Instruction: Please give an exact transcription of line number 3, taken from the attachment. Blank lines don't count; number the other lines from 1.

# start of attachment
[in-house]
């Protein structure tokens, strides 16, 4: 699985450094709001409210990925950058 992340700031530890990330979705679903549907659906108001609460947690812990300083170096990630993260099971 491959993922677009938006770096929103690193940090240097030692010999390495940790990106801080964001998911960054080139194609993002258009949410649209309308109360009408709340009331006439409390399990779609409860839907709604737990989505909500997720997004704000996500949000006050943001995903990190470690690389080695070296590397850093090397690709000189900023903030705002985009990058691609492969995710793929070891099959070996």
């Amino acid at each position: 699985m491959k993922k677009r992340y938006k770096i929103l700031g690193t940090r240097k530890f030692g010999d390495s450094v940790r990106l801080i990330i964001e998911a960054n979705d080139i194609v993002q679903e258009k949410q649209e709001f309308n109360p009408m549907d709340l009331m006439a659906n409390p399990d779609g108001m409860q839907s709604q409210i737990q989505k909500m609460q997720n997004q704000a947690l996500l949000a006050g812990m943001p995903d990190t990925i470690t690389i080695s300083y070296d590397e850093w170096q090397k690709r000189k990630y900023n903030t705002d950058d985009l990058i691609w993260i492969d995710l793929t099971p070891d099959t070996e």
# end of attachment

């Amino acid at each position: 699985m491959k993922k677009r992340y938006k770096i929103l700031g690193t940090r240097k530890f030692g010999d390495s450094v940790r990106l801080i990330i964001e998911a960054n979705d080139i194609v993002q679903e258009k949410q649209e709001f309308n109360p009408m549907d709340l009331m006439a659906n409390p399990d779609g108001m409860q839907s709604q409210i737990q989505k909500m609460q997720n997004q704000a947690l996500l949000a006050g812990m943001p995903d990190t990925i470690t690389i080695s300083y070296d590397e850093w170096q090397k690709r000189k990630y900023n903030t705002d950058d985009l990058i691609w993260i492969d995710l793929t099971p070891d099959t070996e």